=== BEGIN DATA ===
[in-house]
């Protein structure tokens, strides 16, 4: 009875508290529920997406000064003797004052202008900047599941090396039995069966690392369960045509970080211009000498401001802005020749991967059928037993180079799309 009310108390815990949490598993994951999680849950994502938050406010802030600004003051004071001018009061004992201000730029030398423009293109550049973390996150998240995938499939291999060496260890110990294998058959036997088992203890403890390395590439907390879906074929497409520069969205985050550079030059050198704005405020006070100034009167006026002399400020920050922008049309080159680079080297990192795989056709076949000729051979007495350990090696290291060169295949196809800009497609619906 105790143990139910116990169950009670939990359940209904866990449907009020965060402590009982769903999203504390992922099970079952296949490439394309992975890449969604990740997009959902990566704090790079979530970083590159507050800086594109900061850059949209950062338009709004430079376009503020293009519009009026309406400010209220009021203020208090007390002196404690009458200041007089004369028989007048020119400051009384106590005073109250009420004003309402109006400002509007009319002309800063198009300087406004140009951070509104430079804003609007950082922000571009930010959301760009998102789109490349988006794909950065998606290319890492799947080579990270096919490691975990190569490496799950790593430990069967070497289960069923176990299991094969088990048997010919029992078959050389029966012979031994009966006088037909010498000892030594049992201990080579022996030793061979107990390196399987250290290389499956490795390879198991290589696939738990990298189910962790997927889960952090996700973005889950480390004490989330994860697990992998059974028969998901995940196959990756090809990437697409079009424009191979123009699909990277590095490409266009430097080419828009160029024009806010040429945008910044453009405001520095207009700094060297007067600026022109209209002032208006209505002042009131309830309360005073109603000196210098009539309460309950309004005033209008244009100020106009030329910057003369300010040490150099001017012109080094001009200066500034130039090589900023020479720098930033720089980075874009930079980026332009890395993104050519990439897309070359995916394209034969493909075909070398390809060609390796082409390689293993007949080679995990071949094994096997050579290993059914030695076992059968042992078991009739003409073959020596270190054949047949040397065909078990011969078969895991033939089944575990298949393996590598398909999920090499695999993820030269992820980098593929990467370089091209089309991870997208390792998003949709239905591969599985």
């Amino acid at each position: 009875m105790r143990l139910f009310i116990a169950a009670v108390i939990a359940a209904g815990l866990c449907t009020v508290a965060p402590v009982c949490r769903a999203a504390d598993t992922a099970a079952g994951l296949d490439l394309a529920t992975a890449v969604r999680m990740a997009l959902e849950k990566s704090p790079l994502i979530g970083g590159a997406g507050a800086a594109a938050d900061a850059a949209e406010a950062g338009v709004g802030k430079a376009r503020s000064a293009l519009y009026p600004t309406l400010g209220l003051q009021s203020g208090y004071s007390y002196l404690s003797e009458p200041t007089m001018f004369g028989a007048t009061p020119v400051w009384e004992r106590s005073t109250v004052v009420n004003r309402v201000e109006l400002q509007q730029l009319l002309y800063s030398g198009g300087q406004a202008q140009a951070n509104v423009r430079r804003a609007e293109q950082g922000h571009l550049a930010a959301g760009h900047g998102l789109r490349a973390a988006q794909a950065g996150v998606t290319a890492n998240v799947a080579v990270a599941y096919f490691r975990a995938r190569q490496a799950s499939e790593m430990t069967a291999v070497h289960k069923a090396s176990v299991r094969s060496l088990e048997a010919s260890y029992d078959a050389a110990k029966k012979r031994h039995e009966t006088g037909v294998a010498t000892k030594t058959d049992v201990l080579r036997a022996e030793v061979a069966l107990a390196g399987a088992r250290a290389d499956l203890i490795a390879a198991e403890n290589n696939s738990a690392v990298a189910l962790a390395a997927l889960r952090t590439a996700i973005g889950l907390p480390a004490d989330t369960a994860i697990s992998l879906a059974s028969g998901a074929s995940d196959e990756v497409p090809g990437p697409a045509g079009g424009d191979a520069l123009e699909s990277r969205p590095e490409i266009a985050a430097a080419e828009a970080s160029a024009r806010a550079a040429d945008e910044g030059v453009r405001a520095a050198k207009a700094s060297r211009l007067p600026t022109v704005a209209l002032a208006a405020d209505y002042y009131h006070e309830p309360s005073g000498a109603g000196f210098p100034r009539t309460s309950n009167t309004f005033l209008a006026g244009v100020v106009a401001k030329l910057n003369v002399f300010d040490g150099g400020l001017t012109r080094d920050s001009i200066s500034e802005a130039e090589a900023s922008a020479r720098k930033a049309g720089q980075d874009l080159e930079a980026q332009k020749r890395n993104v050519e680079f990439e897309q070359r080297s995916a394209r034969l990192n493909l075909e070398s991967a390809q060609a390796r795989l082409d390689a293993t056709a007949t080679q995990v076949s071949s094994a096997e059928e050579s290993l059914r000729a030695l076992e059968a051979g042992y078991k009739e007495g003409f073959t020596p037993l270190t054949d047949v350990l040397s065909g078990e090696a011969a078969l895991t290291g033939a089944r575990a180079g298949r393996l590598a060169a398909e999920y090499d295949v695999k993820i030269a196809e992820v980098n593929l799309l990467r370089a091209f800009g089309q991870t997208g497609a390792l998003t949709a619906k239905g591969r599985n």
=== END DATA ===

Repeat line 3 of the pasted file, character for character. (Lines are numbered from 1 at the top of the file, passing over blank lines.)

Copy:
């Amino acid at each position: 009875m105790r143990l139910f009310i116990a169950a009670v108390i939990a359940a209904g815990l866990c449907t009020v508290a965060p402590v009982c949490r769903a999203a504390d598993t992922a099970a079952g994951l296949d490439l394309a529920t992975a890449v969604r999680m990740a997009l959902e849950k990566s704090p790079l994502i979530g970083g590159a997406g507050a800086a594109a938050d900061a850059a949209e406010a950062g338009v709004g802030k430079a376009r503020s000064a293009l519009y009026p600004t309406l400010g209220l003051q009021s203020g208090y004071s007390y002196l404690s003797e009458p200041t007089m001018f004369g028989a007048t009061p020119v400051w009384e004992r106590s005073t109250v004052v009420n004003r309402v201000e109006l400002q509007q730029l009319l002309y800063s030398g198009g300087q406004a202008q140009a951070n509104v423009r430079r804003a609007e293109q950082g922000h571009l550049a930010a959301g760009h900047g998102l789109r490349a973390a988006q794909a950065g996150v998606t290319a890492n998240v799947a080579v990270a599941y096919f490691r975990a995938r190569q490496a799950s499939e790593m430990t069967a291999v070497h289960k069923a090396s176990v299991r094969s060496l088990e048997a010919s260890y029992d078959a050389a110990k029966k012979r031994h039995e009966t006088g037909v294998a010498t000892k030594t058959d049992v201990l080579r036997a022996e030793v061979a069966l107990a390196g399987a088992r250290a290389d499956l203890i490795a390879a198991e403890n290589n696939s738990a690392v990298a189910l962790a390395a997927l889960r952090t590439a996700i973005g889950l907390p480390a004490d989330t369960a994860i697990s992998l879906a059974s028969g998901a074929s995940d196959e990756v497409p090809g990437p697409a045509g079009g424009d191979a520069l123009e699909s990277r969205p590095e490409i266009a985050a430097a080419e828009a970080s160029a024009r806010a550079a040429d945008e910044g030059v453009r405001a520095a050198k207009a700094s060297r211009l007067p600026t022109v704005a209209l002032a208006a405020d209505y002042y009131h006070e309830p309360s005073g000498a109603g000196f210098p100034r009539t309460s309950n009167t309004f005033l209008a006026g244009v100020v106009a401001k030329l910057n003369v002399f300010d040490g150099g400020l001017t012109r080094d920050s001009i200066s500034e802005a130039e090589a900023s922008a020479r720098k930033a049309g720089q980075d874009l080159e930079a980026q332009k020749r890395n993104v050519e680079f990439e897309q070359r080297s995916a394209r034969l990192n493909l075909e070398s991967a390809q060609a390796r795989l082409d390689a293993t056709a007949t080679q995990v076949s071949s094994a096997e059928e050579s290993l059914r000729a030695l076992e059968a051979g042992y078991k009739e007495g003409f073959t020596p037993l270190t054949d047949v350990l040397s065909g078990e090696a011969a078969l895991t290291g033939a089944r575990a180079g298949r393996l590598a060169a398909e999920y090499d295949v695999k993820i030269a196809e992820v980098n593929l799309l990467r370089a091209f800009g089309q991870t997208g497609a390792l998003t949709a619906k239905g591969r599985n």